The Art of the Interview


By Stephanie Heinatz, Consociate Media Partner

We were sitting inside his tiny office. Files were spread across his desk – albeit closed. And we were chatting.

He was a long-time detective working a whole host of cold case homicides and I was a young pup of a reporter working the crime beat.

I had questions. So many questions.

About him. About the men and women whose murders had yet to be solved. About the feelings of a case going cold, the process of keeping in touch, no matter how heart wrenching, with the victims’ families, and about the frustration of wanting so badly to hold criminals accountable for their actions.

But what we were talking about in that moment was personal. What he did for fun. Why he was inspired to go into law enforcement. The challenges he faced day in and day out.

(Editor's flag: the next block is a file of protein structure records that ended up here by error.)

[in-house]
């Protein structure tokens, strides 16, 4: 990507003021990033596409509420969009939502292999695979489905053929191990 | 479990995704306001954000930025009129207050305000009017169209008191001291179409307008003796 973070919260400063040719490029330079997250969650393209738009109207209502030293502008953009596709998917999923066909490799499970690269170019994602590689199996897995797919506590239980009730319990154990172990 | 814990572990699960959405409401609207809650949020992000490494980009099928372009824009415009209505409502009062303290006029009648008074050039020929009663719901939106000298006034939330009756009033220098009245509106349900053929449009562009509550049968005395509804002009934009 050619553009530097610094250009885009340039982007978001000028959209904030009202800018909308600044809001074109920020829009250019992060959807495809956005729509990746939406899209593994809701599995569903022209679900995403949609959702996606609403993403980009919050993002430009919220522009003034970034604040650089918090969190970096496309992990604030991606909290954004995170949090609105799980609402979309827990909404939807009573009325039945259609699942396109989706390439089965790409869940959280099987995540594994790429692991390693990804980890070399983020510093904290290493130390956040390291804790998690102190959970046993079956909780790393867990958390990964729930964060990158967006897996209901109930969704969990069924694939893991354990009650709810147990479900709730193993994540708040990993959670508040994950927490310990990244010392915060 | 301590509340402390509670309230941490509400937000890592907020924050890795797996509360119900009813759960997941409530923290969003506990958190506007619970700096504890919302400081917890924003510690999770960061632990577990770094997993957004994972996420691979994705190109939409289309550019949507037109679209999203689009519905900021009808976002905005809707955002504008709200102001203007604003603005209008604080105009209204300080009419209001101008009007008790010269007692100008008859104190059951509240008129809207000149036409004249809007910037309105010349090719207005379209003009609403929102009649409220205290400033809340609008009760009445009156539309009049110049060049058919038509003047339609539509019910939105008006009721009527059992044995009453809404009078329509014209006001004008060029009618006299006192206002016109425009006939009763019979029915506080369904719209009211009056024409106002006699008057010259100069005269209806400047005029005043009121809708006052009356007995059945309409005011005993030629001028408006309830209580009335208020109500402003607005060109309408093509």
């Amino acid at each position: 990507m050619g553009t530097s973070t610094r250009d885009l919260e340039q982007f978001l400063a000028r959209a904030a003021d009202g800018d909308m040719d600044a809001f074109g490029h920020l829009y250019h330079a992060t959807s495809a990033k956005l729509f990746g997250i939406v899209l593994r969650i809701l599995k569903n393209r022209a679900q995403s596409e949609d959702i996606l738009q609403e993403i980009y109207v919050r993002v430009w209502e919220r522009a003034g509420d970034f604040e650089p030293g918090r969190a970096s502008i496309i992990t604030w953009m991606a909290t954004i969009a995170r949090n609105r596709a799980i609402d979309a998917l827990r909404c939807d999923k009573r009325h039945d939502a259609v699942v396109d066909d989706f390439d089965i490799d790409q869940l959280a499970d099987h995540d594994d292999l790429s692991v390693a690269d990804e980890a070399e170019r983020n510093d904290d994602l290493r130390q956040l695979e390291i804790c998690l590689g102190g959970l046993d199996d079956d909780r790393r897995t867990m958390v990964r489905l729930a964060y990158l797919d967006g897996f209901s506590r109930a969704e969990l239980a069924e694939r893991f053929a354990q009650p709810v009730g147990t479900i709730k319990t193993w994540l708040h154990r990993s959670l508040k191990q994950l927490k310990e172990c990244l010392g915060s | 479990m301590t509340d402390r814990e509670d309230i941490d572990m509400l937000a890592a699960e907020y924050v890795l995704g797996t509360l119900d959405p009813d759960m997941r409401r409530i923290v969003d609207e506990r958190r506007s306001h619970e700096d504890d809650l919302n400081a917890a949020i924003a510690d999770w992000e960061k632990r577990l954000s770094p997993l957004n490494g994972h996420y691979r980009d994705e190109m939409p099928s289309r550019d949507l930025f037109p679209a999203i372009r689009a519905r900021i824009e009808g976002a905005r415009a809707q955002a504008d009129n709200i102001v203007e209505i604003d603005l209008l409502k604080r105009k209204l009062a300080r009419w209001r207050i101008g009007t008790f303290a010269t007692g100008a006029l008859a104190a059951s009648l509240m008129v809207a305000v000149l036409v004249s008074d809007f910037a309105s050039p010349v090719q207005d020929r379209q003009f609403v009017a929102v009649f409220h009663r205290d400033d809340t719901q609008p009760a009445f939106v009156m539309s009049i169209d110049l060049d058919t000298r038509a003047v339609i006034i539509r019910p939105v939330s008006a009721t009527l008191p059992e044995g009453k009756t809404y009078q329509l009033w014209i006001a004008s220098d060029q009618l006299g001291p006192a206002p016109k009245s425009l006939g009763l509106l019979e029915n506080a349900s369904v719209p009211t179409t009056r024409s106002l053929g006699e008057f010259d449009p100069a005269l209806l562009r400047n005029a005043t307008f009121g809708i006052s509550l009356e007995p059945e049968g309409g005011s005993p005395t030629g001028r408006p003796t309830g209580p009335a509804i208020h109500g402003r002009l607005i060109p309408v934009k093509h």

After the first 20 minutes of sitting in that small office interviewing this exceptional detective, I had yet to ask him any specifics about the cases I was interested in.

That’s when he stopped me and asked ME a question. A question I have never forgotten.

“Have you had any formal interrogation training?”

“Ummm…no. Why do you ask?”

“Because what you are doing in this interview is classic interrogation techniques.”

To me, I was having a conversation. Getting the person I was interviewing comfortable talking to me. Finding common ground. Providing the environment that was comfortable for them to open up.